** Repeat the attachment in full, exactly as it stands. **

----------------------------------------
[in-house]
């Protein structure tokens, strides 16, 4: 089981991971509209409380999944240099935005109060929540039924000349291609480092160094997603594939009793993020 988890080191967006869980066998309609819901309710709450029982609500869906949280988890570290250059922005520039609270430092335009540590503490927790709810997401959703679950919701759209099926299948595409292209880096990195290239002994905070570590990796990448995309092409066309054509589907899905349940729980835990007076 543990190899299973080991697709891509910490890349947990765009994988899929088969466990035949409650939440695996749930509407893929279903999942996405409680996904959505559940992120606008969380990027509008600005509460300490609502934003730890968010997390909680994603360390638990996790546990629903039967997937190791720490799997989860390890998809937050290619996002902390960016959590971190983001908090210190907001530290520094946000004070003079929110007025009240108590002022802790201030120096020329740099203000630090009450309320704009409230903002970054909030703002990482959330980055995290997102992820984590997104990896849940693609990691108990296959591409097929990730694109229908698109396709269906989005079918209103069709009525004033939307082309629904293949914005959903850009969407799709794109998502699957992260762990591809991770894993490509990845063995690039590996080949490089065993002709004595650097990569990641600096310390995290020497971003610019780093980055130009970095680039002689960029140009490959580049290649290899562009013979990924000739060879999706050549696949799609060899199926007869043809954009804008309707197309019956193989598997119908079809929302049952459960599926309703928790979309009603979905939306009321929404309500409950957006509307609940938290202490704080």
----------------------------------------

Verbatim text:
[in-house]
């Protein structure tokens, strides 16, 4: 089981991971509209409380999944240099935005109060929540039924000349291609480092160094997603594939009793993020 988890080191967006869980066998309609819901309710709450029982609500869906949280988890570290250059922005520039609270430092335009540590503490927790709810997401959703679950919701759209099926299948595409292209880096990195290239002994905070570590990796990448995309092409066309054509589907899905349940729980835990007076 543990190899299973080991697709891509910490890349947990765009994988899929088969466990035949409650939440695996749930509407893929279903999942996405409680996904959505559940992120606008969380990027509008600005509460300490609502934003730890968010997390909680994603360390638990996790546990629903039967997937190791720490799997989860390890998809937050290619996002902390960016959590971190983001908090210190907001530290520094946000004070003079929110007025009240108590002022802790201030120096020329740099203000630090009450309320704009409230903002970054909030703002990482959330980055995290997102992820984590997104990896849940693609990691108990296959591409097929990730694109229908698109396709269906989005079918209103069709009525004033939307082309629904293949914005959903850009969407799709794109998502699957992260762990591809991770894993490509990845063995690039590996080949490089065993002709004595650097990569990641600096310390995290020497971003610019780093980055130009970095680039002689960029140009490959580049290649290899562009013979990924000739060879999706050549696949799609060899199926007869043809954009804008309707197309019956193989598997119908079809929302049952459960599926309703928790979309009603979905939306009321929404309500409950957006509307609940938290202490704080």